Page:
Robert M. Levy, M.D., Ph.D.
Neurosurgeon; President, International Neuromodulation Society; Editor-in-Chief, Neuromodulation: Technology at the Neural Interface
Chronic pain is one of the most significant causes of disability and loss of quality of life throughout the world. A significant majority of patients fail to respond to non-opioid medications, and chronic opioid therapy is both ineffective and dangerous, often resulting in tolerance, addiction, and even death.
Neuromodulation therapies, including but not limited to techniques like spinal cord (SCS), dorsal root ganglion (DRGS) and peripheral nerve stimulation (PNS), intraspinal drug administration (IDDS), and non-invasive techniques like transcranial magnetic stimulation (rTMS) and transcranial direct current stimulation (tDCS) have, on the other hand, been highly successful in treating chronic pain with a remarkable safety profile.
The great effectiveness and low rate of complications are the result of technical advances over the past 20 years. Contemporary neurostimulation techniques are expected to provide 50 percent or greater pain relief in 80 percent or more patients, while 70 percent of patients can be expected to obtain 80 percent pain relief or more. The devices are quite robust, with excellent results reported for several years.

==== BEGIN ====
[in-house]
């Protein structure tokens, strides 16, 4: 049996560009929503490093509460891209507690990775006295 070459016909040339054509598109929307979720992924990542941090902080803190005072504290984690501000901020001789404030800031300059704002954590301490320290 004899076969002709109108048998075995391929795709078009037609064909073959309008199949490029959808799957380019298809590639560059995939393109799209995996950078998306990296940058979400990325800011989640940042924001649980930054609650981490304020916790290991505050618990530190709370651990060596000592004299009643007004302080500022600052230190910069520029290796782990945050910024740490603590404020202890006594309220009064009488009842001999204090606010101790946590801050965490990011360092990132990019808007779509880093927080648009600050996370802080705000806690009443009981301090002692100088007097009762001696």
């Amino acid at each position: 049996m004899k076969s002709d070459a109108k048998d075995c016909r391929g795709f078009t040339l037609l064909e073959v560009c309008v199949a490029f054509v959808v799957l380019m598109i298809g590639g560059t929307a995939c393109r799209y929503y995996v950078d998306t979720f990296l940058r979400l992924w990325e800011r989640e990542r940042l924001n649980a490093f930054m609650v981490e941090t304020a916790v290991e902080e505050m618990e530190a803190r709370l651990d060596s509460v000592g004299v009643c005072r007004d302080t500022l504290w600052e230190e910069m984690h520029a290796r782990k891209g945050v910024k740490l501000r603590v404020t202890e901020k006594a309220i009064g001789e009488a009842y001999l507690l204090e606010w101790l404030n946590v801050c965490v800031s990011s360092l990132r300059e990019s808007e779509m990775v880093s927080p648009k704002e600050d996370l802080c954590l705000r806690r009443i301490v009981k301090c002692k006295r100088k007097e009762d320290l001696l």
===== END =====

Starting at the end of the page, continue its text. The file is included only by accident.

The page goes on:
Unlike other procedures, neuromodulation techniques are tested prior to device implantation. Thus, patients know how well the device will work before the permanent procedure.
The trial of SCS or DRGS uses needles to introduce stimulation leads into the epidural space, like the insertion of an epidural catheter during labor and delivery. For PNS, the wires are placed through needles and placed next to the involved nerve(s). Wires are attached to an external battery and taped to the skin. Patients then test the system for several days to determine whether it provides sufficient relief to warrant the permanent implant.
For the permanent procedures, a small incision is made and new sterile wires are placed and run under the skin to a second incision where the battery is placed. Conventional batteries (requiring replacement at the end of life), rechargeable batteries (which have battery lives of 10 years or more), and even wireless systems with external batteries are available based upon individual patient needs.
Non-invasive stimulation techniques, which involve placing a magnetic coil or electrical source over the brain region(s) to be stimulated, are currently undergoing development and careful investigation to see if they can be used to provide similar degrees of pain relief in chronic pain patients.
In light of the factors noted above, neuromodulation techniques can be an important and effective tool in the treatment of chronic pain.